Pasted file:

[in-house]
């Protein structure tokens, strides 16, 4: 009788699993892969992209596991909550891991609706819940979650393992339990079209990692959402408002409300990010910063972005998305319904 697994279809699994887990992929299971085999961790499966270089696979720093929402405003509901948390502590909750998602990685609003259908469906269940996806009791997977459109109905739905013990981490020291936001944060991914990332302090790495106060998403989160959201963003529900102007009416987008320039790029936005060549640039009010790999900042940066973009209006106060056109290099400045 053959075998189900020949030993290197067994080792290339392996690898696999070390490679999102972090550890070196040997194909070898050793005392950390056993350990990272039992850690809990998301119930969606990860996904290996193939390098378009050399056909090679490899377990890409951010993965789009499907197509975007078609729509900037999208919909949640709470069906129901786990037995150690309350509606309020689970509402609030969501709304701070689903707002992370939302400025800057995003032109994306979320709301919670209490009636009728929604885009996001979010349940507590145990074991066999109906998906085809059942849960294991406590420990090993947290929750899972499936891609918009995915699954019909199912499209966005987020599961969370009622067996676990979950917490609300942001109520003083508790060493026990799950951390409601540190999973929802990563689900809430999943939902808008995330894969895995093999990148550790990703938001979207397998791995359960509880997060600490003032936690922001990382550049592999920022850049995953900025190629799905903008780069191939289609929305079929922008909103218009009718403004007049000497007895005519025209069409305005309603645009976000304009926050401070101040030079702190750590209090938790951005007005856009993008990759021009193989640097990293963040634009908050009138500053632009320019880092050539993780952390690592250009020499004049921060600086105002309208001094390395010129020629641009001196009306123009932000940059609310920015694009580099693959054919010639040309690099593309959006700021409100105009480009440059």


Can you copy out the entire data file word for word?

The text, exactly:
[in-house]
């Protein structure tokens, strides 16, 4: 009788699993892969992209596991909550891991609706819940979650393992339990079209990692959402408002409300990010910063972005998305319904 697994279809699994887990992929299971085999961790499966270089696979720093929402405003509901948390502590909750998602990685609003259908469906269940996806009791997977459109109905739905013990981490020291936001944060991914990332302090790495106060998403989160959201963003529900102007009416987008320039790029936005060549640039009010790999900042940066973009209006106060056109290099400045 053959075998189900020949030993290197067994080792290339392996690898696999070390490679999102972090550890070196040997194909070898050793005392950390056993350990990272039992850690809990998301119930969606990860996904290996193939390098378009050399056909090679490899377990890409951010993965789009499907197509975007078609729509900037999208919909949640709470069906129901786990037995150690309350509606309020689970509402609030969501709304701070689903707002992370939302400025800057995003032109994306979320709301919670209490009636009728929604885009996001979010349940507590145990074991066999109906998906085809059942849960294991406590420990090993947290929750899972499936891609918009995915699954019909199912499209966005987020599961969370009622067996676990979950917490609300942001109520003083508790060493026990799950951390409601540190999973929802990563689900809430999943939902808008995330894969895995093999990148550790990703938001979207397998791995359960509880997060600490003032936690922001990382550049592999920022850049995953900025190629799905903008780069191939289609929305079929922008909103218009009718403004007049000497007895005519025209069409305005309603645009976000304009926050401070101040030079702190750590209090938790951005007005856009993008990759021009193989640097990293963040634009908050009138500053632009320019880092050539993780952390690592250009020499004049921060600086105002309208001094390395010129020629641009001196009306123009932000940059609310920015694009580099693959054919010639040309690099593309959006700021409100105009480009440059």